The wreck of a rare American fighter plane which is thought to have crashed during World War II has appeared on a north Wales beach.
The site where the plane was found is being protected
The Lockheed-P38 Lightning has surfaced after more than 60 years because of a change in the beach levels.
Experts from the US have visited the site and confirmed there are no other examples of the aircraft in Europe.
Gwynedd Council's maritime department is to protect the site of the plane while its restoration is arranged.
Barry Davies, maritime officer for the council, said he has known about the wreckage near Harlech for several weeks.
He said the plane was found by a member of the public who was walking on the beach.
High octane fuel
The plane is visible at certain stages of the tide and Mr Davies has visited the site himself and seen the wings.
He said: "It still has a lot of high octane fuel onboard, so it's important that the public doesn't go near it."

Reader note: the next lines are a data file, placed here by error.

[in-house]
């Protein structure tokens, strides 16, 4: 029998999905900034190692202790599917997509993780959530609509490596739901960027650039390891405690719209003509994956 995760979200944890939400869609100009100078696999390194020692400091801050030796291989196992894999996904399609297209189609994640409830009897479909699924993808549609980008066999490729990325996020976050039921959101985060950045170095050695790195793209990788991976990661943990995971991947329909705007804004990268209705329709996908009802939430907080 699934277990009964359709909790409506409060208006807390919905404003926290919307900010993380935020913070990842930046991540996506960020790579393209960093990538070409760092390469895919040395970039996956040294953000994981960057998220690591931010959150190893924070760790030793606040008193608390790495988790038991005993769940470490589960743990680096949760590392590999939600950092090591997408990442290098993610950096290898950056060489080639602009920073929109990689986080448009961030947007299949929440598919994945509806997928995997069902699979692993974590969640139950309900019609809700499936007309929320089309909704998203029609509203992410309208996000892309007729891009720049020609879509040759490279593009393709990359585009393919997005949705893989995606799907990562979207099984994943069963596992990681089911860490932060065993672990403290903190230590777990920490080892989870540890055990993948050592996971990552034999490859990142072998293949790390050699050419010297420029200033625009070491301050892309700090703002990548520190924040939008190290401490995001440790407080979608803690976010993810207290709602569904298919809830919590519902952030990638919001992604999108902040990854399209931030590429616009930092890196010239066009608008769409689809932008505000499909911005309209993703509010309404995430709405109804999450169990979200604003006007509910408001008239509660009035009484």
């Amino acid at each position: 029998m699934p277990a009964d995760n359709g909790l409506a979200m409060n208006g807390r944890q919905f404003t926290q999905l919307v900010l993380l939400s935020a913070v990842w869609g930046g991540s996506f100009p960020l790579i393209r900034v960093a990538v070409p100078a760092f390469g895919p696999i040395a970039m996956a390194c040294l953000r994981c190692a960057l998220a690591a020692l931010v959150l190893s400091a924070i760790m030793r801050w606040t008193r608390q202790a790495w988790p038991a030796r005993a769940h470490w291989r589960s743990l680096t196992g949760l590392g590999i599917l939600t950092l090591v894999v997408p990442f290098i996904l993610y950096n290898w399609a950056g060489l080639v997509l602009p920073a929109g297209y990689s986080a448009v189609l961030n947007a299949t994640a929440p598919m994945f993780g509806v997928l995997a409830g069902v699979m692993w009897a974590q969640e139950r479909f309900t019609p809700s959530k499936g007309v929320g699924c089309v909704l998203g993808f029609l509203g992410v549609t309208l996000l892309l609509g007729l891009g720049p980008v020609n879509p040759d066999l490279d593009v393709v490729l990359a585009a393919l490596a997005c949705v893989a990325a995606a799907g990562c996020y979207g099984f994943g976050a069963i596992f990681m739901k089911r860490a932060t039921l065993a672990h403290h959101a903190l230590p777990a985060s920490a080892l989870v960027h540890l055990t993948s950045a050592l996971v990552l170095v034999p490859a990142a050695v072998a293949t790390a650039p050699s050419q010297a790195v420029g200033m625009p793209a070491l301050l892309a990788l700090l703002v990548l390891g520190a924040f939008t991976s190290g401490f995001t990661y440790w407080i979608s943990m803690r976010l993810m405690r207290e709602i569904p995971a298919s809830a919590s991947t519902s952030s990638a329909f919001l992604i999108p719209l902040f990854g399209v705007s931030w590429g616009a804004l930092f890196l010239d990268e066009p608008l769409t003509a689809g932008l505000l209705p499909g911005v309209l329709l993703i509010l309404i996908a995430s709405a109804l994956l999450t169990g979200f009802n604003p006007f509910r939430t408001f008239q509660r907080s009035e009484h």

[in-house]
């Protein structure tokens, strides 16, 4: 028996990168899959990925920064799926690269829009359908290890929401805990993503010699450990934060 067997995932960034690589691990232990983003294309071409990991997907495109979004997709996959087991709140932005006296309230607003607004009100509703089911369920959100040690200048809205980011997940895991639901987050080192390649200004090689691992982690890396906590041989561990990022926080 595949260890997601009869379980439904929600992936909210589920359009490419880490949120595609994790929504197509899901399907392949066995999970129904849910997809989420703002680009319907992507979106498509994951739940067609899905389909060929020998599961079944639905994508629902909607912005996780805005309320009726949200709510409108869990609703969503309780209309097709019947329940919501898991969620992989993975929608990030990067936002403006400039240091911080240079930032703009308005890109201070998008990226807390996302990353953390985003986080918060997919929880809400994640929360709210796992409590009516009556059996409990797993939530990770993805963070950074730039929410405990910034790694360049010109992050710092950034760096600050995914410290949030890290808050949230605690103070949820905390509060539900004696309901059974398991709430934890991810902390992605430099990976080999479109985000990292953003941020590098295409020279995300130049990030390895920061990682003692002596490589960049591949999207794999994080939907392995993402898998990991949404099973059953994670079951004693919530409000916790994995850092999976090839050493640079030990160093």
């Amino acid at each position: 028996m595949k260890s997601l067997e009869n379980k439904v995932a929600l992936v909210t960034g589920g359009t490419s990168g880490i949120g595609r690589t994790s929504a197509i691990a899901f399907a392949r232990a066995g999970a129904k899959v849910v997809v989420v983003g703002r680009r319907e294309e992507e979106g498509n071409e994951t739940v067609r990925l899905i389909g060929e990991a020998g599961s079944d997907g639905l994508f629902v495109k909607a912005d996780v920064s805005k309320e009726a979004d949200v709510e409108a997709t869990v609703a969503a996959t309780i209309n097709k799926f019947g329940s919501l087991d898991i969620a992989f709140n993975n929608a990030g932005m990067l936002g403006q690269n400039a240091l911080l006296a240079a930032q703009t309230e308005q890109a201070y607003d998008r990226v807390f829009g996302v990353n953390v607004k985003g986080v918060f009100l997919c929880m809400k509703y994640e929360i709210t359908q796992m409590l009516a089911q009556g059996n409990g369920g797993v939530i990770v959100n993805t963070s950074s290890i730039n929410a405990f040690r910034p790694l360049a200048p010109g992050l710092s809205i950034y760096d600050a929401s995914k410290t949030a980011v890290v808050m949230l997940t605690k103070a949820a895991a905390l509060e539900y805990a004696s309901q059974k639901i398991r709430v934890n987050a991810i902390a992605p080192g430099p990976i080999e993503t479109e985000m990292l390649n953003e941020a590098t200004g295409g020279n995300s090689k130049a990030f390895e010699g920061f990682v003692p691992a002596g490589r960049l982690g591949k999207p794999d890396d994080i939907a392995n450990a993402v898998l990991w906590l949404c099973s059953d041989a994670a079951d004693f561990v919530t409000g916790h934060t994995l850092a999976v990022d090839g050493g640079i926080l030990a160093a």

Mr Davies said it is probably the first time the aircraft has been seen since crashing.
"There's been a draw down of the beach level so it probably hasn't been exposed before," he added.
Experts from the US have been over to examine the wreckage but no decision has been made about how it will be recovered from the sand.
Another P-38 Lightning was discovered in Greenland and restored
He said: "At the moment it's going to be a difficult and expensive process to salvage it because of its location."
Gwynedd council is not revealing the precise location of the wreckage in the interest of public safety and to protect the aircraft.
The Lockheed P-38 was designed in 1937. According to the US Air Force, 9,923 P-38s were built by 1945, but only 27 of the aircraft survive.
Another Lockheed P-38, forced to land in Greenland in bad weather during World War II, became buried under ice there. It was finally flown to Britain in June.